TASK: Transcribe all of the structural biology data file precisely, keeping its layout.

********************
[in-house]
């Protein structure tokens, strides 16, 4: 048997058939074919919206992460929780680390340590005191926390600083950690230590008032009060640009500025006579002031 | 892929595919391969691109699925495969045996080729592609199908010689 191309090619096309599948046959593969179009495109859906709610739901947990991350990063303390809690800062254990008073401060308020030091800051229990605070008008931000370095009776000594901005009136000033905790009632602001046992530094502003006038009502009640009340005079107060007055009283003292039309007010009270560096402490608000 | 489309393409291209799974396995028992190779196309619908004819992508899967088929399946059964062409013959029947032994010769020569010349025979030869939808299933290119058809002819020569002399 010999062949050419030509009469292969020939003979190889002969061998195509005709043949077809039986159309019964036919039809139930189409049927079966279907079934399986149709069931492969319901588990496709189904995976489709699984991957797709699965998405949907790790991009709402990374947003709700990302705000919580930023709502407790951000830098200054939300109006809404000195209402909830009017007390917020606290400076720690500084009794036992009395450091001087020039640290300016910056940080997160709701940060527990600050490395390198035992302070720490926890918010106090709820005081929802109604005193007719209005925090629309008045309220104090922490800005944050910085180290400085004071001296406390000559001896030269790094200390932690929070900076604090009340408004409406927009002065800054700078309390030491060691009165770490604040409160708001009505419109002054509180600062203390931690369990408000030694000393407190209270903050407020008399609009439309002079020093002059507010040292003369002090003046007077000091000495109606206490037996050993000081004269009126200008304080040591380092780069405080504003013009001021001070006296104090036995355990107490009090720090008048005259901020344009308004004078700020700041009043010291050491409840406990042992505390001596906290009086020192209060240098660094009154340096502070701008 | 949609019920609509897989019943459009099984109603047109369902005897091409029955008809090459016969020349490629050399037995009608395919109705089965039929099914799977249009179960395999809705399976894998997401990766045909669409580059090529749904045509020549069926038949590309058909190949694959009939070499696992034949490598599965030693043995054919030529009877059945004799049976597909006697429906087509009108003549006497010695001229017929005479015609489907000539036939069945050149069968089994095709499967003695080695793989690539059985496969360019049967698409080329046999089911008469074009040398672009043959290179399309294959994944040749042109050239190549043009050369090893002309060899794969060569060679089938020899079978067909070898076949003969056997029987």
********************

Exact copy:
[in-house]
């Protein structure tokens, strides 16, 4: 048997058939074919919206992460929780680390340590005191926390600083950690230590008032009060640009500025006579002031 | 892929595919391969691109699925495969045996080729592609199908010689 191309090619096309599948046959593969179009495109859906709610739901947990991350990063303390809690800062254990008073401060308020030091800051229990605070008008931000370095009776000594901005009136000033905790009632602001046992530094502003006038009502009640009340005079107060007055009283003292039309007010009270560096402490608000 | 489309393409291209799974396995028992190779196309619908004819992508899967088929399946059964062409013959029947032994010769020569010349025979030869939808299933290119058809002819020569002399 010999062949050419030509009469292969020939003979190889002969061998195509005709043949077809039986159309019964036919039809139930189409049927079966279907079934399986149709069931492969319901588990496709189904995976489709699984991957797709699965998405949907790790991009709402990374947003709700990302705000919580930023709502407790951000830098200054939300109006809404000195209402909830009017007390917020606290400076720690500084009794036992009395450091001087020039640290300016910056940080997160709701940060527990600050490395390198035992302070720490926890918010106090709820005081929802109604005193007719209005925090629309008045309220104090922490800005944050910085180290400085004071001296406390000559001896030269790094200390932690929070900076604090009340408004409406927009002065800054700078309390030491060691009165770490604040409160708001009505419109002054509180600062203390931690369990408000030694000393407190209270903050407020008399609009439309002079020093002059507010040292003369002090003046007077000091000495109606206490037996050993000081004269009126200008304080040591380092780069405080504003013009001021001070006296104090036995355990107490009090720090008048005259901020344009308004004078700020700041009043010291050491409840406990042992505390001596906290009086020192209060240098660094009154340096502070701008 | 949609019920609509897989019943459009099984109603047109369902005897091409029955008809090459016969020349490629050399037995009608395919109705089965039929099914799977249009179960395999809705399976894998997401990766045909669409580059090529749904045509020549069926038949590309058909190949694959009939070499696992034949490598599965030693043995054919030529009877059945004799049976597909006697429906087509009108003549006497010695001229017929005479015609489907000539036939069945050149069968089994095709499967003695080695793989690539059985496969360019049967698409080329046999089911008469074009040398672009043959290179399309294959994944040749042109050239190549043009050369090893002309060899794969060569060679089938020899079978067909070898076949003969056997029987």